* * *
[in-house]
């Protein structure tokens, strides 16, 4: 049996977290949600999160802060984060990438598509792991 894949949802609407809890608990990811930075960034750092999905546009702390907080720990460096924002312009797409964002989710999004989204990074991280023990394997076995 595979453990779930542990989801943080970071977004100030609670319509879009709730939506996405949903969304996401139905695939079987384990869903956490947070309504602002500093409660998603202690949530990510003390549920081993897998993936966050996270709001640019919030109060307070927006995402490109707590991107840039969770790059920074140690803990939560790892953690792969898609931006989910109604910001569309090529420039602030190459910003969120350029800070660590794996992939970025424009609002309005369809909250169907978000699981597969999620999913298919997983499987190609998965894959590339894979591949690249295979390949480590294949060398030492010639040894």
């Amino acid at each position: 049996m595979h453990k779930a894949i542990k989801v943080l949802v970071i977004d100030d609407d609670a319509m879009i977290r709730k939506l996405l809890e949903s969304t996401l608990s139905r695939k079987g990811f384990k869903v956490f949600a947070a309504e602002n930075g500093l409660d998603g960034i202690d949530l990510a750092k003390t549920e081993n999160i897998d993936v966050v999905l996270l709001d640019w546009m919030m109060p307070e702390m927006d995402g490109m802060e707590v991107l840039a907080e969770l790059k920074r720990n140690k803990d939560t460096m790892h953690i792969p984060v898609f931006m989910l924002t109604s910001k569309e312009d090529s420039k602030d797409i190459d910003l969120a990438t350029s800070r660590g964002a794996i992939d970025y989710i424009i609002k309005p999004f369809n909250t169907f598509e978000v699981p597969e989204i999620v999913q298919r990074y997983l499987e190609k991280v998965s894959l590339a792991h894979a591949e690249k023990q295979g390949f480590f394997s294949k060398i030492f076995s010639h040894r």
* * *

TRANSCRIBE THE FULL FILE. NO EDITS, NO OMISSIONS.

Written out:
[in-house]
């Protein structure tokens, strides 16, 4: 049996977290949600999160802060984060990438598509792991 894949949802609407809890608990990811930075960034750092999905546009702390907080720990460096924002312009797409964002989710999004989204990074991280023990394997076995 595979453990779930542990989801943080970071977004100030609670319509879009709730939506996405949903969304996401139905695939079987384990869903956490947070309504602002500093409660998603202690949530990510003390549920081993897998993936966050996270709001640019919030109060307070927006995402490109707590991107840039969770790059920074140690803990939560790892953690792969898609931006989910109604910001569309090529420039602030190459910003969120350029800070660590794996992939970025424009609002309005369809909250169907978000699981597969999620999913298919997983499987190609998965894959590339894979591949690249295979390949480590294949060398030492010639040894």
């Amino acid at each position: 049996m595979h453990k779930a894949i542990k989801v943080l949802v970071i977004d100030d609407d609670a319509m879009i977290r709730k939506l996405l809890e949903s969304t996401l608990s139905r695939k079987g990811f384990k869903v956490f949600a947070a309504e602002n930075g500093l409660d998603g960034i202690d949530l990510a750092k003390t549920e081993n999160i897998d993936v966050v999905l996270l709001d640019w546009m919030m109060p307070e702390m927006d995402g490109m802060e707590v991107l840039a907080e969770l790059k920074r720990n140690k803990d939560t460096m790892h953690i792969p984060v898609f931006m989910l924002t109604s910001k569309e312009d090529s420039k602030d797409i190459d910003l969120a990438t350029s800070r660590g964002a794996i992939d970025y989710i424009i609002k309005p999004f369809n909250t169907f598509e978000v699981p597969e989204i999620v999913q298919r990074y997983l499987e190609k991280v998965s894959l590339a792991h894979a591949e690249k023990q295979g390949f480590f394997s294949k060398i030492f076995s010639h040894r």